What a delightful surprise to turn on the TV and see you down the coast a bit! Katrina – Iraq – Wilma...hope you have a nice vacation planned soon.
Watching FOX from New Zealand; "Wow" is pretty much what sums it up. I saw the bits of roof flying by you, when you were getting tussled around in the street; Take care and be safe.
Do you ever rest? Did you fly straight from Iraq to Fl? I'm glad to have you here covering our newest disaster. Good job ducking the flying roofs! Stay safe and see you for the next one.
Glad to see you on TV this morning. Your reporting on the hurricanes is wonderful.
We love your hurricane broadcasts. After Hurricane Katrina, you are still referred to as 'Goggle Man' in our household. Are you nuts broadcasting from Everglades City? Hope you brought fins to compliment the goggles. While Jim Cantore from the weather channel vacations on Key Largo during Hurricane Wilma, you're out there dodging flying alligators. Keep up the great work!
Jupiter, FL Fans
Welcome back to Florida. It seems like you are always around when the stuff hits the fan. I'm just up the road in Cape Coral. Better pull the straps tight on that lifejacket. Good luck.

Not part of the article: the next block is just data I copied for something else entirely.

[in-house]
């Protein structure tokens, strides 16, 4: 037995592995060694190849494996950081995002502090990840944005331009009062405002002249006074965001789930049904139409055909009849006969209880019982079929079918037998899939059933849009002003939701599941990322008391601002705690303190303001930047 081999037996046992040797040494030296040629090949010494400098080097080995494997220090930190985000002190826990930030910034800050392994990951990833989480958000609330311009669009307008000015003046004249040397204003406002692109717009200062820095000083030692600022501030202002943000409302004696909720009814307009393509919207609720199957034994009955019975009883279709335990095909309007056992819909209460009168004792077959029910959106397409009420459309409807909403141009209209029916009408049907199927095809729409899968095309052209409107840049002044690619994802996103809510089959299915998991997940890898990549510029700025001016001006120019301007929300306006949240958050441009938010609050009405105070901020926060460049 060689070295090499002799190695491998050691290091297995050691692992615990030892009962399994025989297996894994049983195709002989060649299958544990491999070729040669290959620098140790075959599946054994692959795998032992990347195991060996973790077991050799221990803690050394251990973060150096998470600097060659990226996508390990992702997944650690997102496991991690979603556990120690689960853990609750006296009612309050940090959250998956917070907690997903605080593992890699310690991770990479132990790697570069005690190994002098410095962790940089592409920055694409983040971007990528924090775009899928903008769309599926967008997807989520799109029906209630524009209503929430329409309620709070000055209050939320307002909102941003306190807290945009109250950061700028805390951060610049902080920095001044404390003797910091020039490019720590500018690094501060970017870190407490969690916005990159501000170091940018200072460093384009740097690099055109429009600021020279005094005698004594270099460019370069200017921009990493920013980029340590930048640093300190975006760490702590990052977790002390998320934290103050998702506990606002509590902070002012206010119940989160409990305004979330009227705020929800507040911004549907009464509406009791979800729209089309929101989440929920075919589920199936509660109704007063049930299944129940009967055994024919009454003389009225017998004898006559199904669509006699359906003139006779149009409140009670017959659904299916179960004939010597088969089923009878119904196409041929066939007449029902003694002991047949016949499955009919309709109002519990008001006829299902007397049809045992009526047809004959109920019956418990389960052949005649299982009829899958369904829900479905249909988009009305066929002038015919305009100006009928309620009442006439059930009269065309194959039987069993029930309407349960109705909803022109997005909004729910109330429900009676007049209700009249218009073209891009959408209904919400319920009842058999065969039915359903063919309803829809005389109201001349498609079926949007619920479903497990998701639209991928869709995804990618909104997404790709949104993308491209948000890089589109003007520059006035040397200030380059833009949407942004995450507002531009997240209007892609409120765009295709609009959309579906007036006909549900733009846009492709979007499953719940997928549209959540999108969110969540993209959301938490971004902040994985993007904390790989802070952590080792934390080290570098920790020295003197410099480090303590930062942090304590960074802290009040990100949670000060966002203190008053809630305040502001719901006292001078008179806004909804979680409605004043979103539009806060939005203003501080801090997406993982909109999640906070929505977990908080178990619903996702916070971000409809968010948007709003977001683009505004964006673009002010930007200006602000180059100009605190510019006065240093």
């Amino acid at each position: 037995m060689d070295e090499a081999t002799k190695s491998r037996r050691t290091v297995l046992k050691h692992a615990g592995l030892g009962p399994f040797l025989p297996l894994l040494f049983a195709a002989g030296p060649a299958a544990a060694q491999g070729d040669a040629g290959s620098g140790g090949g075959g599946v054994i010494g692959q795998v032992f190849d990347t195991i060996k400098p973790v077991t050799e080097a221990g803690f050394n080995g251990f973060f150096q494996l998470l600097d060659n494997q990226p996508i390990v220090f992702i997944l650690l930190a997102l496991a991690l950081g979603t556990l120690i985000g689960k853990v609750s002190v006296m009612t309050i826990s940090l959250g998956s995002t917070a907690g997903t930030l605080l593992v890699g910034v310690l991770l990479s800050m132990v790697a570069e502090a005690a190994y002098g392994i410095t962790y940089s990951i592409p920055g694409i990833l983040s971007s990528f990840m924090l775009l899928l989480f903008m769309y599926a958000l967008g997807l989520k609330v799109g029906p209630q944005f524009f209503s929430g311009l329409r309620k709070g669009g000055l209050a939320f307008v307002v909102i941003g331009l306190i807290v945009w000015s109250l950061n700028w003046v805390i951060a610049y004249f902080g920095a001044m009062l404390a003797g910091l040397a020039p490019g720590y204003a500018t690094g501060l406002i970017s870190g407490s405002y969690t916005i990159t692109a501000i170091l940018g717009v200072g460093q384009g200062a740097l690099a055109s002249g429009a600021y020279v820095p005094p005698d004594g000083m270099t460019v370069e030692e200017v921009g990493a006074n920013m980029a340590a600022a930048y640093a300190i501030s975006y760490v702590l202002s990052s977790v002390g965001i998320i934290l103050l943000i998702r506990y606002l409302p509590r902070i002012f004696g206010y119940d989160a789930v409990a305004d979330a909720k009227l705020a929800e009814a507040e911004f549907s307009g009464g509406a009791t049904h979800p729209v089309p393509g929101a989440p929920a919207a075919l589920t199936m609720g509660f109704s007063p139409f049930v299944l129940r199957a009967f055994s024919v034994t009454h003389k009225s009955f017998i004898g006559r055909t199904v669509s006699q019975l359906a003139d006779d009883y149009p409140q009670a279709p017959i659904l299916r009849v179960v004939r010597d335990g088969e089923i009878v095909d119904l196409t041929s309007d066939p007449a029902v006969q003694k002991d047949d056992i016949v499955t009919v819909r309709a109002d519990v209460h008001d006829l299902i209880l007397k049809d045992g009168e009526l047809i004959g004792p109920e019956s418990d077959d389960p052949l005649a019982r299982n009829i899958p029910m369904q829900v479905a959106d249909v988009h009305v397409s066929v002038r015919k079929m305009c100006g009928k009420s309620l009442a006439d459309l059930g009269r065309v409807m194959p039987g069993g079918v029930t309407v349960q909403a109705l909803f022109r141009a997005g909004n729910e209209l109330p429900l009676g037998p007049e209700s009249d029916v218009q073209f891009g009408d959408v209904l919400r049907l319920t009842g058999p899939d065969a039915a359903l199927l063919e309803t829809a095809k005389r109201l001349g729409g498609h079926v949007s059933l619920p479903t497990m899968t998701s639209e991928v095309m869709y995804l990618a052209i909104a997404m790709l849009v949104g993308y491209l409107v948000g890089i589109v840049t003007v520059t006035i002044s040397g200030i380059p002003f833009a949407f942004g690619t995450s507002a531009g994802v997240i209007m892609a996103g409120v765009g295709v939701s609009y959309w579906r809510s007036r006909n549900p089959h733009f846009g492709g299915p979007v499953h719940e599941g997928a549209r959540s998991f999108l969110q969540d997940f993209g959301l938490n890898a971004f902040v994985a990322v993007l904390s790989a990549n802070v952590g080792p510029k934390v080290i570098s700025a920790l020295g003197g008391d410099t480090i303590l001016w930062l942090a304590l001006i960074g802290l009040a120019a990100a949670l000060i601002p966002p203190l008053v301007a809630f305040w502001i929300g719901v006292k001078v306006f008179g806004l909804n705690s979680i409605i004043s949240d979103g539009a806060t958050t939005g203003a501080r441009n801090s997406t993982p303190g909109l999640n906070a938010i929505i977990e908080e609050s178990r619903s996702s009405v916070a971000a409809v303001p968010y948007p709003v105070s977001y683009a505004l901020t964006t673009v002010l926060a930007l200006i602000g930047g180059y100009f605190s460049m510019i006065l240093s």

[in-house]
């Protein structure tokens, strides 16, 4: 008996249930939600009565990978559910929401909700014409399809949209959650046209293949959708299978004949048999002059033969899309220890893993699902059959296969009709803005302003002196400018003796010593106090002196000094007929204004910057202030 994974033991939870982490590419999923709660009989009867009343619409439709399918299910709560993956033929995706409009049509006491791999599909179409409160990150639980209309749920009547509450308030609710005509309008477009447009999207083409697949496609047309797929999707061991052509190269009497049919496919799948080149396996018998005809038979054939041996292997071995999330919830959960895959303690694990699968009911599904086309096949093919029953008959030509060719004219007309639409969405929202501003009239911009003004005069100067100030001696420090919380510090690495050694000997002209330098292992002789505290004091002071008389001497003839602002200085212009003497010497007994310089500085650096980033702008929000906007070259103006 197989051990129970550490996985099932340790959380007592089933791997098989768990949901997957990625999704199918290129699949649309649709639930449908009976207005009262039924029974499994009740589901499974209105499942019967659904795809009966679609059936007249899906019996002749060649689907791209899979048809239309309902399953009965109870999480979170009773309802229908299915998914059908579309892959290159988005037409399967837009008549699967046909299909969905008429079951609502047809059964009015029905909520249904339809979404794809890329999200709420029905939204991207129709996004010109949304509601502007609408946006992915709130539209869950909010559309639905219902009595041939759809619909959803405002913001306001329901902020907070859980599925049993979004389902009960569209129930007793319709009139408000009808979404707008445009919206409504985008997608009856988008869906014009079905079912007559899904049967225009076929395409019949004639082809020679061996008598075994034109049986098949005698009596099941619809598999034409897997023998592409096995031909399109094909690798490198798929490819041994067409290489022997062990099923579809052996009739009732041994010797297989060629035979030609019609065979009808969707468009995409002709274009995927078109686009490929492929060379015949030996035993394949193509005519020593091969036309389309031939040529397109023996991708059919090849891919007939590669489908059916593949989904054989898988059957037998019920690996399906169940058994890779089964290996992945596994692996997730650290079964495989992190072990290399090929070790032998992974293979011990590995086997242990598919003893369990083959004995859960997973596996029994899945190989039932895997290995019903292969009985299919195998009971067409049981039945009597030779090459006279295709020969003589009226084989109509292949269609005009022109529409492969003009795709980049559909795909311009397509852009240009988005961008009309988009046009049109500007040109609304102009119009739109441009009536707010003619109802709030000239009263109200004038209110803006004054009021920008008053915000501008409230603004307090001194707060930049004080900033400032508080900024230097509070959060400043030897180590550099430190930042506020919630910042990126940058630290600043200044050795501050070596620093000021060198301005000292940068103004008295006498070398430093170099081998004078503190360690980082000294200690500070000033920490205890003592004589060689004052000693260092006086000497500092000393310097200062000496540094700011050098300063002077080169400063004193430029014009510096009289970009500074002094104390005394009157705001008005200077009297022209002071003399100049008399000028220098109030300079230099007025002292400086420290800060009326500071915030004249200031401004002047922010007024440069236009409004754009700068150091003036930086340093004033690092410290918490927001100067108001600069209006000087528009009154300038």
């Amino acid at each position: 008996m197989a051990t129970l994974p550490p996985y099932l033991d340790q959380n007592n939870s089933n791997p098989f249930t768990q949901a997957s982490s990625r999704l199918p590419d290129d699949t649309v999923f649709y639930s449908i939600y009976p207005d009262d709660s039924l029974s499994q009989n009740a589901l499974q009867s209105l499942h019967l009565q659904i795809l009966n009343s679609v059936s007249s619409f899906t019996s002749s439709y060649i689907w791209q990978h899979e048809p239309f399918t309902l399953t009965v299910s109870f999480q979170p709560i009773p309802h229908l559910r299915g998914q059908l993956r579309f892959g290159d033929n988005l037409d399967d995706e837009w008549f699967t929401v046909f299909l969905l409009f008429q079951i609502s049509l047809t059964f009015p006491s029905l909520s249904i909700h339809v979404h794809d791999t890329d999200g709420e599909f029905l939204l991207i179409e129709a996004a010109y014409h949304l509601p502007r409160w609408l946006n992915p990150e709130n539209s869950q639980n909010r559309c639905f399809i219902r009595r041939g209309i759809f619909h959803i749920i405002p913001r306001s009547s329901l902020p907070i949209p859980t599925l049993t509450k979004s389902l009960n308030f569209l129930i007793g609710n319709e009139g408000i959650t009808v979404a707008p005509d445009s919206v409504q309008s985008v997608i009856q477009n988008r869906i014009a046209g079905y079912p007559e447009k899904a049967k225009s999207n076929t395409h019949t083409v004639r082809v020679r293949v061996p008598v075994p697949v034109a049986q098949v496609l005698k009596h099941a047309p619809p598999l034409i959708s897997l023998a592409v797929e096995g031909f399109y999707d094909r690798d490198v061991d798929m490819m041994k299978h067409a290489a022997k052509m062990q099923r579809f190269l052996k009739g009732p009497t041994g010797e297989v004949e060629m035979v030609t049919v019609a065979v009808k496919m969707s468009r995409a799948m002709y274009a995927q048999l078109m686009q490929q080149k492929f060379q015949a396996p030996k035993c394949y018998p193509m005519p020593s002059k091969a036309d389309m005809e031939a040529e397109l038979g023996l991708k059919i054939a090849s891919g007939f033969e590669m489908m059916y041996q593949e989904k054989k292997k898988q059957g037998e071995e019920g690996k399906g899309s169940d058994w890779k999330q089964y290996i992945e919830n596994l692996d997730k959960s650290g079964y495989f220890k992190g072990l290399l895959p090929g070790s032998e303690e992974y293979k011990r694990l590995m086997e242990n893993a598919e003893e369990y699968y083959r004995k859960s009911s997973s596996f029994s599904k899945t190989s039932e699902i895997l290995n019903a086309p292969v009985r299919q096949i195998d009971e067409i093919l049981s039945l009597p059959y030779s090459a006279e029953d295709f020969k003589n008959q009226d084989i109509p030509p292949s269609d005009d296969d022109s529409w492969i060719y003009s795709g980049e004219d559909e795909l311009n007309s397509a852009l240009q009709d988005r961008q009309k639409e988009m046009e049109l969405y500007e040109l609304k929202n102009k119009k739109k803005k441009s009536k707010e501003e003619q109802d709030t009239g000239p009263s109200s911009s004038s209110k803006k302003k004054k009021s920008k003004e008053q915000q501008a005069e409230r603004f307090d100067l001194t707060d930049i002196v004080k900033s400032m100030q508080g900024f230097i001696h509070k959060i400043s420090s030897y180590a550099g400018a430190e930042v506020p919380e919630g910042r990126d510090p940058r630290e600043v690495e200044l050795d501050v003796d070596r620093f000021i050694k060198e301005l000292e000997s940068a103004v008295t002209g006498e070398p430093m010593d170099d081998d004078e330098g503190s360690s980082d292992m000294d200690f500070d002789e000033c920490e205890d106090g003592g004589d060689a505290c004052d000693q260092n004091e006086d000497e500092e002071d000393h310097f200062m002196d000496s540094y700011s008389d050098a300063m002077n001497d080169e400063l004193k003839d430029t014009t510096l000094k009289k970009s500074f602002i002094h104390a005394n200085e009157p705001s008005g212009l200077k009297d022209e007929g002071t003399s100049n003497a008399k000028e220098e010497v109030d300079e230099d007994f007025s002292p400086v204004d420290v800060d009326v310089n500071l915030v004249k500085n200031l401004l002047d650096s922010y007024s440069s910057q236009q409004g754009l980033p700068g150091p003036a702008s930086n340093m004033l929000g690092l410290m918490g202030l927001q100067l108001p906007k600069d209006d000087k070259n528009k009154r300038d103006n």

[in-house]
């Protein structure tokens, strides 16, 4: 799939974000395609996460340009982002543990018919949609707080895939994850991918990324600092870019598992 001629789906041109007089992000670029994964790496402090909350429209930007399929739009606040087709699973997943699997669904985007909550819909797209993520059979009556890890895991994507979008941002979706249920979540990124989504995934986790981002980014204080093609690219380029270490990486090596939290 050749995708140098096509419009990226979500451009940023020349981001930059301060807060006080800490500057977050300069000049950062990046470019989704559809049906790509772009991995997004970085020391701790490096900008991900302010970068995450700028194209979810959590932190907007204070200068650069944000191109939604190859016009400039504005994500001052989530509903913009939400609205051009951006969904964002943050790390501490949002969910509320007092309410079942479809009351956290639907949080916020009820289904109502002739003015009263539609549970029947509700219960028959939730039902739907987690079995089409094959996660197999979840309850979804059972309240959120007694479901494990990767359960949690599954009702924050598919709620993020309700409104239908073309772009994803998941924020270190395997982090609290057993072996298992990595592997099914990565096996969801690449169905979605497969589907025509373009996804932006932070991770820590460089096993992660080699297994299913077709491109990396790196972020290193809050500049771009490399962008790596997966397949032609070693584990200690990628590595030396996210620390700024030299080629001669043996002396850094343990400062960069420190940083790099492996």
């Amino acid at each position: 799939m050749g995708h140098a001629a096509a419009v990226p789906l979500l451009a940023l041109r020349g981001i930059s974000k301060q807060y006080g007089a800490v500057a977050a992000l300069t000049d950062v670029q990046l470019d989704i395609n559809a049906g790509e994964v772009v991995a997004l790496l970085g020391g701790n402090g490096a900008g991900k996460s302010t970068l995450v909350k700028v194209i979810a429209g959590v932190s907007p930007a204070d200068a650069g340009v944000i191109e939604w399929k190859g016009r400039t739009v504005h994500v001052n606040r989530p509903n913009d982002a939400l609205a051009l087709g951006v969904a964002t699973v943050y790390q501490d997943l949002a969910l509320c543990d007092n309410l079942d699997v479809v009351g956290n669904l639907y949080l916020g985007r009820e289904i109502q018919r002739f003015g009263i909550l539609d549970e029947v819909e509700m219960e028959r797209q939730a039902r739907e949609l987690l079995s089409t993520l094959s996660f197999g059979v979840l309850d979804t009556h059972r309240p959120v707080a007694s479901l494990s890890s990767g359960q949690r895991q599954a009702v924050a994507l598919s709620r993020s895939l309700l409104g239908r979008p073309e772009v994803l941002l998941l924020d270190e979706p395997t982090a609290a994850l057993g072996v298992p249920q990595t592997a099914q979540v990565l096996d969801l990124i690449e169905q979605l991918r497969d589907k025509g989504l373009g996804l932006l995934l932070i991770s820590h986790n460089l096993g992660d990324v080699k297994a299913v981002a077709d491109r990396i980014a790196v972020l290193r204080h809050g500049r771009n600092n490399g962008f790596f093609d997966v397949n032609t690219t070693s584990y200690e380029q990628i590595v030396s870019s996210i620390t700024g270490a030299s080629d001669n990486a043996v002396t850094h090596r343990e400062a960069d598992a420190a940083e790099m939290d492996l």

Hurricanes and coverage all over the world. You are unbelieveable and on top of that, you have a sense of humor that is priceless! Do me a favor though...next time, please remember your safety glasses. Stay safe Steve.
Dear Mr. Harrigan,
You are a great reporter. I won't forget the job you did in Iraq. However, what purpose does it serve to stand in a hurricane? Without safety glasses?
Please come inside and don't put yourself in such unnecessary danger again.
Around here we call you "Little Steve," didn't realize you were tall until I saw you on "FOX & Friends." You are the reporter we always watch. Love your insight, but you do scare me at times. Pray for you and your family. Keep up the good work, wherever you are.
Bob & Dot
Keep up the good work. Please be careful. Your reporting represents what is excellent, but uncommon, in journalism. I have the utmost respect for your work. I no longer subscribe to cable, but I gather my news from the internet via FOXNews.com as well as other sites. Reading your blogs is a regular part of my day. Have you been to the great state of Tennessee lately?
Take care and try to stay dry!